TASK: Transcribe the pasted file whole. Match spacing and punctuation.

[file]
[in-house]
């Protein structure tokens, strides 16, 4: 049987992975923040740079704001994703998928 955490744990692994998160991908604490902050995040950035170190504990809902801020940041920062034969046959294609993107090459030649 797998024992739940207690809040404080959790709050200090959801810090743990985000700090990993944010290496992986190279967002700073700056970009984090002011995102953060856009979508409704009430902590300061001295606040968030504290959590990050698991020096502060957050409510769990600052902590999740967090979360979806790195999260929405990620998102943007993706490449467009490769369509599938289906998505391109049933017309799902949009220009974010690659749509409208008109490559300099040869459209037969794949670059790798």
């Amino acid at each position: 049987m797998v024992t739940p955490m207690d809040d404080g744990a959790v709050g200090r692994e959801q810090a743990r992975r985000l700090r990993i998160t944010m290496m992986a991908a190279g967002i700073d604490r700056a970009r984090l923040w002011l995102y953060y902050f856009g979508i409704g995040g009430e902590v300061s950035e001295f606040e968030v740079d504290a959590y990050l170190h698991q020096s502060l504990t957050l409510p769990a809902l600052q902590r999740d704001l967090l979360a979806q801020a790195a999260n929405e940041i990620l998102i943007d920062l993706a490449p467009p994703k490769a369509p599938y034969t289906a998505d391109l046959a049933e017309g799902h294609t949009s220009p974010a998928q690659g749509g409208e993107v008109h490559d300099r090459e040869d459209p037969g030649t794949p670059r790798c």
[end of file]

[in-house]
């Protein structure tokens, strides 16, 4: 049987992975923040740079704001994703998928 955490744990692994998160991908604490902050995040950035170190504990809902801020940041920062034969046959294609993107090459030649 797998024992739940207690809040404080959790709050200090959801810090743990985000700090990993944010290496992986190279967002700073700056970009984090002011995102953060856009979508409704009430902590300061001295606040968030504290959590990050698991020096502060957050409510769990600052902590999740967090979360979806790195999260929405990620998102943007993706490449467009490769369509599938289906998505391109049933017309799902949009220009974010690659749509409208008109490559300099040869459209037969794949670059790798």
């Amino acid at each position: 049987m797998v024992t739940p955490m207690d809040d404080g744990a959790v709050g200090r692994e959801q810090a743990r992975r985000l700090r990993i998160t944010m290496m992986a991908a190279g967002i700073d604490r700056a970009r984090l923040w002011l995102y953060y902050f856009g979508i409704g995040g009430e902590v300061s950035e001295f606040e968030v740079d504290a959590y990050l170190h698991q020096s502060l504990t957050l409510p769990a809902l600052q902590r999740d704001l967090l979360a979806q801020a790195a999260n929405e940041i990620l998102i943007d920062l993706a490449p467009p994703k490769a369509p599938y034969t289906a998505d391109l046959a049933e017309g799902h294609t949009s220009p974010a998928q690659g749509g409208e993107v008109h490559d300099r090459e040869d459209p037969g030649t794949p670059r790798c």